Neponsit Inv. Co. v. Abramson

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405 A.2d 97 (1979)

NEPONSIT INVESTMENT CO. and the Franklin Corp., Objectors Below, Appellants, v. Miriam J. ABRAMSON, Plaintiff Below, Appellee, Barbara Lynn Stores, Inc., Defendant Below, Appellee, Belscot Retailers, Inc., Defendant Below, Appellee, Atlanta LaSalle Corp., Intervenor Below, Appellee.

Supreme Court of Delaware.

Submitted March 15, 1979.

Decided July 10, 1979.

A. Gilchrist Sparks, III, of Morris, Nichols, Arsht & Tunnell, Wilmington, and Melvyn I. Weiss of Milberg, Weiss, Bershad & Specthrie, New York City, of counsel, for appellants.

William Prickett of Prickett, Sanders, Jones, Elliott & Kristol, Wilmington, and Lester Levy of Wolf, Popper, Ross, Wolf & Jones, New York City, of counsel, for appellee Miriam J. Abramson.

Joseph A. Rosenthal of Morris & Rosenthal, Wilmington, and Bernard Fischman of Shea, Gould, Climenko & Casey, New York City, of counsel, for appellee Barbara Lynn Stores, Inc.

Victor F. Battaglia of Biggs & Battaglia, Wilmington, and Martin L. Conrad of Jaffin, Schneider, Conrad & Wertheimer, New York City, of counsel, for appellee Belscot Retailers, Inc.

Daniel F. Wolcott, Jr., of Potter, Anderson & Corroon, Wilmington, for appellee Atlanta LaSalle Corp.

Before HERRMANN, C. J., and QUILLEN and HORSEY, JJ.

*98 QUILLEN, Justice:

This appeal is from an approval of a settlement of a stockholders' derivative suit on behalf of Belscot Retailers, Inc. The objectors-appellants to the settlement, Neponsit Investment Company and Franklin Corporation, are both stockholders of Belscot.

Barbara Lynn Stores, Inc. and Belscot were both engaged in the operation of discount clothing stores and were in direct competition with each other. On October 14, 1977, Barbara Lynn announced publicly that it had agreed to purchase 52% of the outstanding shares of Belscot and further that Barbara Lynn intended to sell its operating assets to Belscot. The two corporations, it was also announced, would be consolidated and be operated as one entity by Belscot.

On October 20, 1977, Barbara Lynn purchased 52% of the outstanding shares of Belscot. The shares were purchased from the president, a senior vice president and an executive vice president of Belscot, all of whom were also directors of Belscot. The purchase price of the shares was $4.50 per share for a total price of $2,993,512.50. This constituted a $1,829,368.00 premium over the $1.75 per share market price. Three officers of Barbara Lynn were then elected to the board of directors of Belscot to replace the senior vice president, who *99 participated in the sale, and two other directors who resigned.

On November 18, 1977, it was announced that the two corporations agreed that Belscot would purchase substantially all of Barbara Lynn's operating assets and certain of its investment assets in merchandising ventures, such latter category of assets being labeled special assets. Under the purchase agreement, Belscot agreed to pay $4,700,000.00 in the form of a $1,700,000.00 subordinated promissory note due in 1984 and cash in the amount of $3,000,000.00. The $4,700,000.00 price generally represented book value for Barbara Lynn's operating and special assets. The figure was adjusted down to $4,448,000.00 when the book value was later fixed by Belscot's independent auditors. The agreement also contained a clause where Belscot would pay the excess of the fair value of the special assets over their book value up to a maximum of $500,000.00. In December, 1977, the appraiser of the special assets determined that the special assets had a fair value of $1,535,000.00 as opposed to a book value of $525,000.00. Thus under the agreement Belscot would be required to pay $4,948,000.00 of which $3,248,000.00 would be in cash and the remainder by the $1,700,000.00 note.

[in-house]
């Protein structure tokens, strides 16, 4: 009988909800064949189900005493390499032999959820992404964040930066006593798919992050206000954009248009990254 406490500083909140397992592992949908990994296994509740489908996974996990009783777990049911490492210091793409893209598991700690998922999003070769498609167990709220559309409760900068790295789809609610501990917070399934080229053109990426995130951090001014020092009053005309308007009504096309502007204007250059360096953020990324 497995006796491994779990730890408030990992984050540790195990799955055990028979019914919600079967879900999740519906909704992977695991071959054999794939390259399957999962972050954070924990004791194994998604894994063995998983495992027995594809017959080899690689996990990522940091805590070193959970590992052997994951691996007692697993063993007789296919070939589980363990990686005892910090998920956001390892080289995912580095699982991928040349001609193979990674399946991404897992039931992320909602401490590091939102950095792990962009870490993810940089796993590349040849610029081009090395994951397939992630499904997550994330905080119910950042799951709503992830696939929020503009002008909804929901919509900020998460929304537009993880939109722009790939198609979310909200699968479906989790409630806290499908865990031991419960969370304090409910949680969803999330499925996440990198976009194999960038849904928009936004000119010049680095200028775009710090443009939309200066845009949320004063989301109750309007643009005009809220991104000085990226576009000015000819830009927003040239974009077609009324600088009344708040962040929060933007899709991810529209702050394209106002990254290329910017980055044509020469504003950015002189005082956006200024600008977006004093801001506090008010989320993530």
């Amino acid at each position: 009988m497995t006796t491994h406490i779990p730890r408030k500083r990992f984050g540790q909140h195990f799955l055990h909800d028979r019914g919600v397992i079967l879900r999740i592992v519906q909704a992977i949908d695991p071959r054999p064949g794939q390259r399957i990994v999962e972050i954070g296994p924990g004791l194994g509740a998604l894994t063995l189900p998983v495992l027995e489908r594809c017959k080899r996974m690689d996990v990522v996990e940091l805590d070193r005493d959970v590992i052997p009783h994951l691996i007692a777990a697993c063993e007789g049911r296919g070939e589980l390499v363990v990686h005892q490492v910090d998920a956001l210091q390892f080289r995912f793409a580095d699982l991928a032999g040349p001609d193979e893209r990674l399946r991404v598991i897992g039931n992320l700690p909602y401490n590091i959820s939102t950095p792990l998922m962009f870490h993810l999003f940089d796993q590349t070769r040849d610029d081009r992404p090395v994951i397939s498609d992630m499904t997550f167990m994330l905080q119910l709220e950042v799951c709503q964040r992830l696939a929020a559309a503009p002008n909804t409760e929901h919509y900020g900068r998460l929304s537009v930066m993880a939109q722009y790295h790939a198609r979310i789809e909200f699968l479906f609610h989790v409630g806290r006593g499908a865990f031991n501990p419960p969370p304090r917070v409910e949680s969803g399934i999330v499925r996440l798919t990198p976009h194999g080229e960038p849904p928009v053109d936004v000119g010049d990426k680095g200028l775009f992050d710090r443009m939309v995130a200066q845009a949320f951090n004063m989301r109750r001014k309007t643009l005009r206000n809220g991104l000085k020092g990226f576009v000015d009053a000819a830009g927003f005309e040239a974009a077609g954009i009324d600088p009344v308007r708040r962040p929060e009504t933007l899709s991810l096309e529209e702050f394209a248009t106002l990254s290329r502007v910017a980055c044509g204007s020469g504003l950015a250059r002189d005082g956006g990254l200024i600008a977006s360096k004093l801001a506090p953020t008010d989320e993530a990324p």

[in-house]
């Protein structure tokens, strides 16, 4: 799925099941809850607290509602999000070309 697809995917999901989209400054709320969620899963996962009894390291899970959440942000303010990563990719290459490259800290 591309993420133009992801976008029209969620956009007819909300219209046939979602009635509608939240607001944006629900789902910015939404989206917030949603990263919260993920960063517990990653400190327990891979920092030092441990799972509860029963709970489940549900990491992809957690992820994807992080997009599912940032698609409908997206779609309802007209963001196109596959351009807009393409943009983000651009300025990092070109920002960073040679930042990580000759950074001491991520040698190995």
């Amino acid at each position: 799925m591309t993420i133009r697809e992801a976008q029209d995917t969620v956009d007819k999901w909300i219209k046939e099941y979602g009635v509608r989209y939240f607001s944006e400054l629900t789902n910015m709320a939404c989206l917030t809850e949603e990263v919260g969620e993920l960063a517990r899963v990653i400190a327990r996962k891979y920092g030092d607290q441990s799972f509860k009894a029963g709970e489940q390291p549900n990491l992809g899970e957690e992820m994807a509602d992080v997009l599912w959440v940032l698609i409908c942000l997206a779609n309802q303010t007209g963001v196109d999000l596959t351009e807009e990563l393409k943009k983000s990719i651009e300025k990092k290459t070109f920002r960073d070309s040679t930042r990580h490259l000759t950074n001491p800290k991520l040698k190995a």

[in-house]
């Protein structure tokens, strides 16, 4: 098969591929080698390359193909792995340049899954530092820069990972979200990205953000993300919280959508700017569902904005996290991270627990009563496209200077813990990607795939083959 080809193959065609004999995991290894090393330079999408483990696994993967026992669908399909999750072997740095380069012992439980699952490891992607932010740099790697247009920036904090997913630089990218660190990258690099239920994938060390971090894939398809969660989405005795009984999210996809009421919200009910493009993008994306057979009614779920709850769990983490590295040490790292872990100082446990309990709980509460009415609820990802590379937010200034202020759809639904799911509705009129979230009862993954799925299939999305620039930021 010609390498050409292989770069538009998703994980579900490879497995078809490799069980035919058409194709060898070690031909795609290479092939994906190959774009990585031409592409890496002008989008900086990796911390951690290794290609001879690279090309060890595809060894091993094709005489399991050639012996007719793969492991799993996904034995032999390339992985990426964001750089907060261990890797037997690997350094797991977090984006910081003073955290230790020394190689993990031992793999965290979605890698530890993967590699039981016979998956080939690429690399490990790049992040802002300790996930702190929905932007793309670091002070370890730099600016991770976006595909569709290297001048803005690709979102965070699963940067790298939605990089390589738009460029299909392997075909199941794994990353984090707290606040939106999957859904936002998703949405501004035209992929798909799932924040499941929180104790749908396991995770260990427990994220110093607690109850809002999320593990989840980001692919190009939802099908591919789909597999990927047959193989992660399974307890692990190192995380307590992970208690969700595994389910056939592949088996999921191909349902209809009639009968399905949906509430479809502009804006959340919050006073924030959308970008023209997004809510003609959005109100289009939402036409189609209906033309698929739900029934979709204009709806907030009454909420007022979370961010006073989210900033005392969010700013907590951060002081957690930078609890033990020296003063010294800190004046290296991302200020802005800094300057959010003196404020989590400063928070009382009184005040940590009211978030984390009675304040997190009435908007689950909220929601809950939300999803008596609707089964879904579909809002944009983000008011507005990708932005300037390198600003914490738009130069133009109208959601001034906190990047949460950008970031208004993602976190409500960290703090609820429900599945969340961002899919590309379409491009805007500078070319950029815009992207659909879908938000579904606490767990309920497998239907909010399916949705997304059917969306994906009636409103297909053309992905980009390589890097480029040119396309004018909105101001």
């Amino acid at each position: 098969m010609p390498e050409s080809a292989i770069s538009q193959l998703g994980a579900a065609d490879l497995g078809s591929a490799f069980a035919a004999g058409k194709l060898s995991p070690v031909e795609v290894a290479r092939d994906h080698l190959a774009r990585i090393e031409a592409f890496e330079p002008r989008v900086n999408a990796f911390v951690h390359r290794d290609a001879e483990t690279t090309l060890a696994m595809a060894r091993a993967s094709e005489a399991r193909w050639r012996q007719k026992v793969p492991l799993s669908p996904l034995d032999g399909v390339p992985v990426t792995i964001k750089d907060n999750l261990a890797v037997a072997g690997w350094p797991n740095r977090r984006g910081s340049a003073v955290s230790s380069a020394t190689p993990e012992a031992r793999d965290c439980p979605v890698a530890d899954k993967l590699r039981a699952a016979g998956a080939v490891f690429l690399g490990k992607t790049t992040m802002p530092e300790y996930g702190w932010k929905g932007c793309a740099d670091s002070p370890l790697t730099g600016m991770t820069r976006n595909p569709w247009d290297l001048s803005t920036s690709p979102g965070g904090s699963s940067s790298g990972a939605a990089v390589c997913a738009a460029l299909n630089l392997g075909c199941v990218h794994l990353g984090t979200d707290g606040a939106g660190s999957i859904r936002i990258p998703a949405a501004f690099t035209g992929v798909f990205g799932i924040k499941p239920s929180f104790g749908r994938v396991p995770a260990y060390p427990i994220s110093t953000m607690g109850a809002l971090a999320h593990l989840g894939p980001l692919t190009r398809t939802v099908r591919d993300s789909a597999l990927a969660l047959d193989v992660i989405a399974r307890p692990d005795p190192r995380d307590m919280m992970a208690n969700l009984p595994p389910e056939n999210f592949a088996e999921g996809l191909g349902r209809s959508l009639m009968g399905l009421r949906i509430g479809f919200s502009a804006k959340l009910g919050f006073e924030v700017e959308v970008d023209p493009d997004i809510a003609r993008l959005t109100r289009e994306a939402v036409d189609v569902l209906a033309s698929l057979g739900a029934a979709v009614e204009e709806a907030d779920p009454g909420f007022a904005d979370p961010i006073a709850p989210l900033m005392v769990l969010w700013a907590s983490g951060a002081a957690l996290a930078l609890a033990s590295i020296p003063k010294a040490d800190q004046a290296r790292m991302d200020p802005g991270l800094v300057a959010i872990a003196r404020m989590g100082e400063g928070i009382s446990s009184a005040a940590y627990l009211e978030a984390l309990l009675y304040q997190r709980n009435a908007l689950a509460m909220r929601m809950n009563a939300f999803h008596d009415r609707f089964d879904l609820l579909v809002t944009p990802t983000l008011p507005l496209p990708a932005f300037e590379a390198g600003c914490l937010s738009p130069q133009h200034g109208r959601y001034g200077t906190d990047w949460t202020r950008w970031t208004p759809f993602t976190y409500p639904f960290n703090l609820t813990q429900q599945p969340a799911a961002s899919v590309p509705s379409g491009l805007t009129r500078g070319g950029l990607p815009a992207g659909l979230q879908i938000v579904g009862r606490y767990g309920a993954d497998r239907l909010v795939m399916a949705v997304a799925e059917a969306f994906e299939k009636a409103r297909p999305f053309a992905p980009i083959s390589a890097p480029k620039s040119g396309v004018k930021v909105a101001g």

On November 21, 1977 the plaintiff, Miriam J. Abramson, owner of Belscot common stock, brought a stockholders' derivative action, contending in her complaint that the price to be paid by Belscot was excessive, that the agreement was not accomplished as a result of arms' length bargaining because of Barbara Lynn's control of Belscot and that the agreement benefited Barbara Lynn at the expense of Belscot. The complaint also alleged breaches of fiduciary duty on the part of the corporate officers of Belscot, who as directors and/or as controlling stockholders of Belscot, owed such duty to their corporation. It was also alleged that Belscot would sustain damages and be irreparably injured if the purchase of Barbara Lynn's operating and special assets was not enjoined.

After considerable pre-trial discovery by plaintiff's counsel in the form of depositions and examination of many documents, plaintiff's counsel concluded the purchase price was fair and that this was in the best interests of Belscot. Only after filing the complaint did plaintiff conclude that the consolidation of Belscot and Barbara Lynn would provide a "documented savings" of a minimum of $858,000.00 per year. In light of the importance of this transaction to Belscot and an evaluation of the chances of ultimate success in the litigation, plaintiff determined that it was in Belscot's best interests to achieve a fair and equitable settlement without undoing the purchase of assets. Plaintiff succeeded in reducing the purchase price by $500,000.00, the excess amount that was to be paid because of the $1,000,000.00 excess of appraised value of the special assets over their book value. Thus the purchase price after the settlement would be $4,448,000.00 consisting of the $1,700,000.00 note and $2,748,000.00 in cash.

At the settlement hearing counsel for several stockholders objected to the proposed settlement. Franklin Corporation's objection based on mere apprehension of an ultimate freeze-out was summarily dismissed. The objections upon which the Chancellor focused and upon which this appeal primarily rests were those raised by Neponsit Investment Company.[1] The Chancellor rejected the objections and entered a judgment order approving the proposed settlement. We affirm.

As the Chancellor indicated in his letter opinion, it is clearly established that when corporate directors are on both sides of a transaction, they have the burden of showing that the transaction was entirely *100 or intrinsically fair sufficiently to "pass the test of careful scrutiny by the courts." Sterling v. Mayflower Hotel Corp., Del. Supr., 93 A.2d 107, 110 (1952). All parties agree that this is such a case and the "intrinsically fair" standard was appropriately considered by the Chancellor in his decision on the proposed settlement.

In determining whether or not to approve a proposed settlement of a derivative stockholders' action in these circumstances, the Court of Chancery is called upon to exercise its own business judgment. As Chief Justice Terry said in speaking for this Court in Rome v. Archer, Del.Supr., 197 A.2d 49, 53-54 (1964):